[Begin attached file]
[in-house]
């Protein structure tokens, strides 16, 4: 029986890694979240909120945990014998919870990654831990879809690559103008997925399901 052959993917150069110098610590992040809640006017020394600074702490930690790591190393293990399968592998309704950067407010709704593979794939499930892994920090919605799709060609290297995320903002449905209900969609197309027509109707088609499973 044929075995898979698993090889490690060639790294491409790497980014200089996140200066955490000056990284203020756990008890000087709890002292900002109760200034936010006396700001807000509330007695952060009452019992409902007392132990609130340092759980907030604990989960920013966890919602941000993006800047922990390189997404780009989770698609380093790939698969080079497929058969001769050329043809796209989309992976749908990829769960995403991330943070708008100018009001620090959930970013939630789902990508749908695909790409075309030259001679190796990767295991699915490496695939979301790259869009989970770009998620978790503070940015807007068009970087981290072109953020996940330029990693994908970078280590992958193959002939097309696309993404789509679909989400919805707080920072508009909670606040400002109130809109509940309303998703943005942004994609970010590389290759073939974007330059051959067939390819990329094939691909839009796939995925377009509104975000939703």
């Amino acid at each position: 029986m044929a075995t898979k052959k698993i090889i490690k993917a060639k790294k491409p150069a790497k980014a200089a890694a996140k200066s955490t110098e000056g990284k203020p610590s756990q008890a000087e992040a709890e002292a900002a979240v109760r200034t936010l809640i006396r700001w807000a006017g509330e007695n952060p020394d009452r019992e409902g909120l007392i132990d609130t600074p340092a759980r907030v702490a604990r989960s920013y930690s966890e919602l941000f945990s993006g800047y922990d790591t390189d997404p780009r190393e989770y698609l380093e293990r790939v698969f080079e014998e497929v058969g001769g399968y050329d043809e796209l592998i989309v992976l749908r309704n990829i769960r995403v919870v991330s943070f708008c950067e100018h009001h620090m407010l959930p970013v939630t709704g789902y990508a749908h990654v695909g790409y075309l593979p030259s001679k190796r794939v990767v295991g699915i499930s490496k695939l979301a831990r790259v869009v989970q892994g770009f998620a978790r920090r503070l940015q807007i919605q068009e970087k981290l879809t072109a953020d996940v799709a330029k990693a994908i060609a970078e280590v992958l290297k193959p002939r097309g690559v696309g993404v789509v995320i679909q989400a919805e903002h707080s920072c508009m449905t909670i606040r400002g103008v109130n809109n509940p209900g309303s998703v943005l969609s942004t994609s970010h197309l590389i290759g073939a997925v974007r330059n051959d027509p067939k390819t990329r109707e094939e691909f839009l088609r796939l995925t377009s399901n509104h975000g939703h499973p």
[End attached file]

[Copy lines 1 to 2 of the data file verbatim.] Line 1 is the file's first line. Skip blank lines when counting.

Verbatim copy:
[in-house]
């Protein structure tokens, strides 16, 4: 029986890694979240909120945990014998919870990654831990879809690559103008997925399901 052959993917150069110098610590992040809640006017020394600074702490930690790591190393293990399968592998309704950067407010709704593979794939499930892994920090919605799709060609290297995320903002449905209900969609197309027509109707088609499973 044929075995898979698993090889490690060639790294491409790497980014200089996140200066955490000056990284203020756990008890000087709890002292900002109760200034936010006396700001807000509330007695952060009452019992409902007392132990609130340092759980907030604990989960920013966890919602941000993006800047922990390189997404780009989770698609380093790939698969080079497929058969001769050329043809796209989309992976749908990829769960995403991330943070708008100018009001620090959930970013939630789902990508749908695909790409075309030259001679190796990767295991699915490496695939979301790259869009989970770009998620978790503070940015807007068009970087981290072109953020996940330029990693994908970078280590992958193959002939097309696309993404789509679909989400919805707080920072508009909670606040400002109130809109509940309303998703943005942004994609970010590389290759073939974007330059051959067939390819990329094939691909839009796939995925377009509104975000939703």